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This new urine-based fuel cell puts your liquid waste to good use

Harnessing the power of pee.

PETER DOCKRILL
18 MAR 2016
 

Scientists in the UK have developed a new kind of fuel cell capable of turning urine into electricity, and they say it's smaller, cheaper, and more powerful than existing microbial fuel cells. And best of all, it runs on something we're not exactly running out of – unlike rapidly depleting (and polluting) fossil fuels.

"Microbial fuel cells have real potential to produce renewable bioenergy out of waste matter like urine," said chemical engineer Mirella Di Lorenzo from the University of Bath. "The world produces huge volumes of urine and if we can harness the potential power of that waste using microbial fuel cells, we could revolutionise the way we make electricity."

 

Microbial fuel cells work by using the natural processes of bacteria to convert organic matter into electricity. They're not the only kind of bioenergy systems out there – others run on anaerobic digestion, fermentation, and gasification – but the benefits of microbial fuel cells are that they're efficient, inexpensive to run, and don't generate large amounts of waste. They also work fine at room temperature and under ordinary atmospheric pressure.

One of their drawbacks, however, is that they can be expensive to manufacture, but that's where the new fuel cell comes in. It's made from carbon cloth and titanium wire – both inexpensive materials.

To speed up its reaction, it uses glucose and ovalbumin – a protein found in egg whites – for a catalyst. As the researchers point out, these are typical constituents of food waste, providing an affordable surrogate to the rather exxy platinum cathodes used in traditional microbial fuel cells.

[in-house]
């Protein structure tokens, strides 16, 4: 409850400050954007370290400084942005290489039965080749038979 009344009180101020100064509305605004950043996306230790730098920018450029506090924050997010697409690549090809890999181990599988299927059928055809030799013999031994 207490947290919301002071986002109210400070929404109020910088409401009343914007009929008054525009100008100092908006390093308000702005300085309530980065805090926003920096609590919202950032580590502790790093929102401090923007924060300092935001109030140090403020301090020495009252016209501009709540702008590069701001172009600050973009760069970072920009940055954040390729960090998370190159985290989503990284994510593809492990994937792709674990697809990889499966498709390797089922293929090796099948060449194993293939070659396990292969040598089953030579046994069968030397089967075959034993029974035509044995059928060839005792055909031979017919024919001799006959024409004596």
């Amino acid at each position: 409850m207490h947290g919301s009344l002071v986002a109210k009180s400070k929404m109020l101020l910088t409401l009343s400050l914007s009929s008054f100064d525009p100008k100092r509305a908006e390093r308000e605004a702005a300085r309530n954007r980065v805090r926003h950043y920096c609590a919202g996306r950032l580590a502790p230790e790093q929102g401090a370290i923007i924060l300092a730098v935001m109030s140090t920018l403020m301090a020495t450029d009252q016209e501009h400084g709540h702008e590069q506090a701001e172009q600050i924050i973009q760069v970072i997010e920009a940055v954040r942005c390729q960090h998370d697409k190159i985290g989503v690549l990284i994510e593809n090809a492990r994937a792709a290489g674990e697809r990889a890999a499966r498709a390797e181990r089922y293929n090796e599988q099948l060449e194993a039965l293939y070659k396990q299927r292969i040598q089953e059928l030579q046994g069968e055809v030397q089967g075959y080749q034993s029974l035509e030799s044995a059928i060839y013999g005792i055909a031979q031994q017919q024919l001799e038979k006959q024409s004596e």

"We aim to test and prove the use of carbon catalysts derived from various food wastes as a renewable and low-cost alternative to platinum at the cathode," said Di Lorenzo.

The new system also addresses one of the other big criticisms of microbial fuel cells: low power production. By doubling the length of the electrodes in the fuel cell – from 4 mm to 8 mm – the scientists managed to increase power output by 10 times, and augmented this further by stacking the cells together in threes.

It's not the first time scientists have taken advantage of the properties of urine to generate electricity. In recent times, researchers have developed electricity-generating urinals and wee-powered socks to generate Wi-Fi signals (yep).

But the new fuel cell's low cost and its potential for miniaturisation could particularly come in handy in developing nations, where access to grid-based electricity can be hard or impossible to come by.

"Microbial fuel cells could be a great source of energy in developing countries, particularly in impoverished and rural areas," said one of the team, Jon Chouler. "Our new design is cheaper and more powerful than traditional models. Devices like this that can produce electricity from urine could make a real difference by producing sustainable energy from waste."

The research is published in Electrochimica Acta.

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